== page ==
Talk of a European Super League has dominated football headlines over the last week.
It is a story that is well known by now. Last Sunday, 12 clubs, including six from the Premier League, three from La Liga and three from Serie A, went public with their intention to form a breakaway league from UEFA.
Real Madrid president Florentino Perez claimed that this new Super League was designed to “save football." Virtually everyone else disagreed, with Manchester City quickly pulling ranks followed by Chelsea and the other four members of the English quartet, Manchester United, Liverpool, Arsenal and Tottenham.
The rug had been whisked from under the feet of the rebel teams. Atletico Madrid and Inter withdrew the next day, and so too did Milan. Juventus, meanwhile, published an ambiguous statement that seemed to admit defeat.
Only Real Madrid and Barcelona have continued with the pretense that the Super League is still a possibility.
Why do Real Madrid and Barcelona need the Super League?
It is no coincidence that the two clubs most set upon the idea of the Super League are the two teams with the most to lose without it.
Real Madrid and Barcelona are two of European football's greatest institutions, but their foundations are wobbling.
Poor financial management in recent years has seen both clubs accumulate incredible debts that are simply impossible to pay off if they are to remain competitive at a level they are used to.
Barca president Joan Laporta has described the Super League as “absolutely necessary,” while Perez has admitted that Real Madrid will not be able to sign the likes of Kylian Mbappe or Erling Haaland this summer without the competition.
Speaking to Spanish radio El Larguero, Perez argued:
“When money does not flow from the rich clubs to the poor clubs, everyone suffers."
The depth of the financial crisis in Spain
The stark truth, however, is that these clubs have been dramatically mismanaged for years. Barcelona find themselves an astounding €1.2 billion in debt. It is estimated by the end of the current financial year that Real Madrid will also be in the red to the tune of around €900 million.
Moreover, after Barcelona president Laporta’s bluster about being able to re-sign Lionel Messi during the presidential election, it would be a severe loss of face if the Argentine was to leave for nothing.
Given that Messi is paid over €100m per year currently, representing an incredible 11% of all the money the Blaugrana bring in, they cannot justify matching those wages. This holds especially true, as they have been instructed by the Spanish League to cut their wage bill by €140m. With an imposed salary limit of €338m, Messi would represent around one-third of that budget.
There are no easy fixes this summer, either. Real Madrid’s financial figures for last year were massaged by the fact they sold several squad players for a combined tally of around €100m, driving them into profit. Neither of the Super League’s two remaining sides have any particularly sellable assets this summer.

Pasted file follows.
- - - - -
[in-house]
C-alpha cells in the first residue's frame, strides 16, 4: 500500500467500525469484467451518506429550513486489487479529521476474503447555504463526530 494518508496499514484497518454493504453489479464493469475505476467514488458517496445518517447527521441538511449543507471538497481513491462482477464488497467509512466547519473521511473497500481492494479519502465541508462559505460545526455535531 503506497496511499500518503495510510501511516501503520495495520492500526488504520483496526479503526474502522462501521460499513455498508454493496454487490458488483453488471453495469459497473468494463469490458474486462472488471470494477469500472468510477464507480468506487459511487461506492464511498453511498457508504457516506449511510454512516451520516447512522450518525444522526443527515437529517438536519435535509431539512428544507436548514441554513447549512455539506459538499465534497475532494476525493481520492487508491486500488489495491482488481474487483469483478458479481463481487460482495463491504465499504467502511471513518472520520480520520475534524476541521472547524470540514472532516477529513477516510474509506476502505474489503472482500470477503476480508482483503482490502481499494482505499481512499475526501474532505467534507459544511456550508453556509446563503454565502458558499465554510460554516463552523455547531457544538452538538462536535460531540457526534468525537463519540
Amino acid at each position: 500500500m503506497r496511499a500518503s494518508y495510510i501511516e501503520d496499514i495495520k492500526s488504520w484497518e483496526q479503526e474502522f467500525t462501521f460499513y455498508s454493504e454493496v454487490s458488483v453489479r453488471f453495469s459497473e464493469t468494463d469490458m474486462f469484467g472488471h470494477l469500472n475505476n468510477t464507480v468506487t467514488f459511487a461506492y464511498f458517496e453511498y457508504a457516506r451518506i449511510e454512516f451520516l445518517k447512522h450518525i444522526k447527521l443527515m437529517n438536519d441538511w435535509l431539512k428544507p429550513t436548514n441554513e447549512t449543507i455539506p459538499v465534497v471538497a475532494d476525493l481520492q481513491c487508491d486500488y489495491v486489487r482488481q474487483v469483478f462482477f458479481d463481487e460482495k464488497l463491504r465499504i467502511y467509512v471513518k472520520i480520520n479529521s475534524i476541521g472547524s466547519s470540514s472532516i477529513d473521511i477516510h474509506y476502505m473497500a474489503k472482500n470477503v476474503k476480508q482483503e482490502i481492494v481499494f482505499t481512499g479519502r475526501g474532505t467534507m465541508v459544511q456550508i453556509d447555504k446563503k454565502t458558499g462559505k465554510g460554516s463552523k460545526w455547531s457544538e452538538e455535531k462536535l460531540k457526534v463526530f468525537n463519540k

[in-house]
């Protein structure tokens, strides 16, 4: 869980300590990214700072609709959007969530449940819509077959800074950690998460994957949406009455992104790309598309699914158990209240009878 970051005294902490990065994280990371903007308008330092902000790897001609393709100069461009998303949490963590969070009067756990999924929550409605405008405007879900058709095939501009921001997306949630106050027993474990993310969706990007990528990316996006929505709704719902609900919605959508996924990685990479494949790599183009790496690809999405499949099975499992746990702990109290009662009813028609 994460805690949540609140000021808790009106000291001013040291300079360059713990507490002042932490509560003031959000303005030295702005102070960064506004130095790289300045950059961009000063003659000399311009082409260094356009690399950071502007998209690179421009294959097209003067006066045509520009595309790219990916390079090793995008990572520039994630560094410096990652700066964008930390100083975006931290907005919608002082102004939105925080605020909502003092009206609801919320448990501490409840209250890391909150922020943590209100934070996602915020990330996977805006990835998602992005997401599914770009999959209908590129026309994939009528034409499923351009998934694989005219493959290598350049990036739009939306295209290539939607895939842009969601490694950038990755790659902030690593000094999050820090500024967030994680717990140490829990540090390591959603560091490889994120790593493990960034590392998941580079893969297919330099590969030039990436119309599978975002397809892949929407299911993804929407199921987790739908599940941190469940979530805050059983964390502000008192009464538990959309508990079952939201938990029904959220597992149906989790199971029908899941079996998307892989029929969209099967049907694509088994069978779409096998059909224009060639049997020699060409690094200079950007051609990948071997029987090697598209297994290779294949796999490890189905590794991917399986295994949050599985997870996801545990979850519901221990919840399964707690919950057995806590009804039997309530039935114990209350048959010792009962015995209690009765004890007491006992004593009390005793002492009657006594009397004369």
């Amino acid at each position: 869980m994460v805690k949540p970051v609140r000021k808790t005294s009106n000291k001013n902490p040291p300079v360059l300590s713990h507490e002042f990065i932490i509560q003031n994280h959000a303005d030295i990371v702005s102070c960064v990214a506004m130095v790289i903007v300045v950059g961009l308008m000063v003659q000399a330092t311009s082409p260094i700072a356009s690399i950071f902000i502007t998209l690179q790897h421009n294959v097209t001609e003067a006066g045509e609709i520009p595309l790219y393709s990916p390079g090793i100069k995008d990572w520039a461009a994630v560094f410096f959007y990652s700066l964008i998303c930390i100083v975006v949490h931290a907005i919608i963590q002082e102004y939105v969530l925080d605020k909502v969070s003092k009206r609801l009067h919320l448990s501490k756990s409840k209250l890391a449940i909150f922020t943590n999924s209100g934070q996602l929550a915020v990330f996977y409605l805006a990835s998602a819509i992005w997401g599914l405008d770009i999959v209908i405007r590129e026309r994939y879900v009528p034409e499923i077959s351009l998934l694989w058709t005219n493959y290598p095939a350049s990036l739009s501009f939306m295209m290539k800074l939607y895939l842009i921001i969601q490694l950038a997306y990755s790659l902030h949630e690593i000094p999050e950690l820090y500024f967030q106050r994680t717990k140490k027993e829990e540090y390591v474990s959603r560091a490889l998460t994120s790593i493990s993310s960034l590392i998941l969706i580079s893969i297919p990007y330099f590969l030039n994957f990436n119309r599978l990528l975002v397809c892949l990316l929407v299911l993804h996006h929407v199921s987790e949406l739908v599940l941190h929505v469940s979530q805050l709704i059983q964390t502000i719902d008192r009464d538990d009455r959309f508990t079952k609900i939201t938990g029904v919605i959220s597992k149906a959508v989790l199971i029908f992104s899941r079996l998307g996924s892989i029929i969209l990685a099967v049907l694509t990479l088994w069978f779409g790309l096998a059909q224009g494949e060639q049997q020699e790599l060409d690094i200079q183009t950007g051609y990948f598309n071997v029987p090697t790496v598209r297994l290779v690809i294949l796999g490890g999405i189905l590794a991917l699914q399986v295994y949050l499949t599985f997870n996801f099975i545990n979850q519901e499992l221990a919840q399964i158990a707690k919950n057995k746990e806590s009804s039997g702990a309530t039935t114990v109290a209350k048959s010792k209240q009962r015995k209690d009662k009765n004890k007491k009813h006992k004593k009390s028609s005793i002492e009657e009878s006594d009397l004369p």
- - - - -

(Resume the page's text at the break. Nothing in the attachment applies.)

With the transfer market in a state of depression following the economic downturn driven by COVID-19, no one will take a risk on injury-prone players like Eden Hazard or Ousmane Dembele – especially not for the sort of fee that Real Madrid and Barcelona will command.
What now that the Super League is dead?
The Super League – and the promise of a quick €250 million cash injection that joining up would bring – would have been an easy solution. Not only would it allow the clearing of short-term debt, but it would also have generated revenue to sign superstar players like Haaland and Mbappe – as well as potentially retain Messi.
What the Super League may not have done, however, is solve the problem of astronomical transfer fees and player wages, which have driven these clubs to this point.
No one, for instance, forced Barcelona to spend €300m on Dembele and Philippe Coutinho, two players who have unquestionably flopped. They did not learn their lesson, though, and spent another €120m on Antoine Griezmann, who has not offered them any value on that investment.
The Super League would not solve the culture of mismanagement at these clubs, which, in Barcelona’s case, at least, was driven by the previous regime.
And indeed it was Josep Maria Bartomeu, the disgraced former president, who signed Barca up to the Super League in the first place – though no one seemed to pay much attention to his words at the time.
Speaking as he was deposed in October, Bartomeu said:
“I can announce some extraordinary news. Yesterday we accepted a proposal to participate in a future European Super League, which would guarantee the future financial sustainability of the club.”
In hindsight, this was a ploy preventing his successor, who was always likely to be Laporta, from gaining credit should the Super League prove his club’s salvation.
The short-term, however, shows that the Super League is off the cards, and with the shambolic way it was foisted upon UEFA, means that idea has lost credibility for at least a handful of years.
UEFA’s new Swiss Model Champions League, meanwhile, is not the solution. In many ways, it is the worst of both worlds. Clubs will not gain the additional revenue they crave, while there will be an additional strain on teams because of the extra games they will play, leaving managers and players unhappy.
In the meantime, both Barcelona and Real Madrid must ride out this financial storm as best they can – as they are the clubs poised to suffer most without the Super League.